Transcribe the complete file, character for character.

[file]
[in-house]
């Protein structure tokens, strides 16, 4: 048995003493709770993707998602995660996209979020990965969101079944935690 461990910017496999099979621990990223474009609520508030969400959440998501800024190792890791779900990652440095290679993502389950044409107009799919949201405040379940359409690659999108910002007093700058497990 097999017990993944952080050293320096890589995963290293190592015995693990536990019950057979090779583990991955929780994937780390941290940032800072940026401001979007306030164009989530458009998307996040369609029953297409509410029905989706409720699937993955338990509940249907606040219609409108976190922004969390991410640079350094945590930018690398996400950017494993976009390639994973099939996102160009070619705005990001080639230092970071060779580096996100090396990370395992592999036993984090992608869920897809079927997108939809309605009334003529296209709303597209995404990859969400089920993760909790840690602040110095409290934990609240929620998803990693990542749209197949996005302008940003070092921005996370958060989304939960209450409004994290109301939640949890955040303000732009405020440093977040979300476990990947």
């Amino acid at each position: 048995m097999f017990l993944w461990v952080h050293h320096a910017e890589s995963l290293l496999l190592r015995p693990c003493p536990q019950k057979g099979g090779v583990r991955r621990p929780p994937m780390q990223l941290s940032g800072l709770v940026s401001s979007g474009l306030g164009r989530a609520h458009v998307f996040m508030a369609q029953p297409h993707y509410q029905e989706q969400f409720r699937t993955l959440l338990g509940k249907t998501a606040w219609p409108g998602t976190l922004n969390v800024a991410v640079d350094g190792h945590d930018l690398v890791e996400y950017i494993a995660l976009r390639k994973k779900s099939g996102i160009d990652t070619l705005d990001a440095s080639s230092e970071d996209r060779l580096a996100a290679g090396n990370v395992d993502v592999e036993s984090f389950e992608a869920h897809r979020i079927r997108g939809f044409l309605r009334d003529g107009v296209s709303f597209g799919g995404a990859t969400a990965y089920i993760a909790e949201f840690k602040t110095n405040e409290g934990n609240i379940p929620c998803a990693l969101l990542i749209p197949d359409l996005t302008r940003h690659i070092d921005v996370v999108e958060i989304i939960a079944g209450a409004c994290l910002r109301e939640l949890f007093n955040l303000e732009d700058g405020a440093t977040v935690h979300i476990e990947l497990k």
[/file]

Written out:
[in-house]
């Protein structure tokens, strides 16, 4: 048995003493709770993707998602995660996209979020990965969101079944935690 461990910017496999099979621990990223474009609520508030969400959440998501800024190792890791779900990652440095290679993502389950044409107009799919949201405040379940359409690659999108910002007093700058497990 097999017990993944952080050293320096890589995963290293190592015995693990536990019950057979090779583990991955929780994937780390941290940032800072940026401001979007306030164009989530458009998307996040369609029953297409509410029905989706409720699937993955338990509940249907606040219609409108976190922004969390991410640079350094945590930018690398996400950017494993976009390639994973099939996102160009070619705005990001080639230092970071060779580096996100090396990370395992592999036993984090992608869920897809079927997108939809309605009334003529296209709303597209995404990859969400089920993760909790840690602040110095409290934990609240929620998803990693990542749209197949996005302008940003070092921005996370958060989304939960209450409004994290109301939640949890955040303000732009405020440093977040979300476990990947």
């Amino acid at each position: 048995m097999f017990l993944w461990v952080h050293h320096a910017e890589s995963l290293l496999l190592r015995p693990c003493p536990q019950k057979g099979g090779v583990r991955r621990p929780p994937m780390q990223l941290s940032g800072l709770v940026s401001s979007g474009l306030g164009r989530a609520h458009v998307f996040m508030a369609q029953p297409h993707y509410q029905e989706q969400f409720r699937t993955l959440l338990g509940k249907t998501a606040w219609p409108g998602t976190l922004n969390v800024a991410v640079d350094g190792h945590d930018l690398v890791e996400y950017i494993a995660l976009r390639k994973k779900s099939g996102i160009d990652t070619l705005d990001a440095s080639s230092e970071d996209r060779l580096a996100a290679g090396n990370v395992d993502v592999e036993s984090f389950e992608a869920h897809r979020i079927r997108g939809f044409l309605r009334d003529g107009v296209s709303f597209g799919g995404a990859t969400a990965y089920i993760a909790e949201f840690k602040t110095n405040e409290g934990n609240i379940p929620c998803a990693l969101l990542i749209p197949d359409l996005t302008r940003h690659i070092d921005v996370v999108e958060i989304i939960a079944g209450a409004c994290l910002r109301e939640l949890f007093n955040l303000e732009d700058g405020a440093t977040v935690h979300i476990e990947l497990k």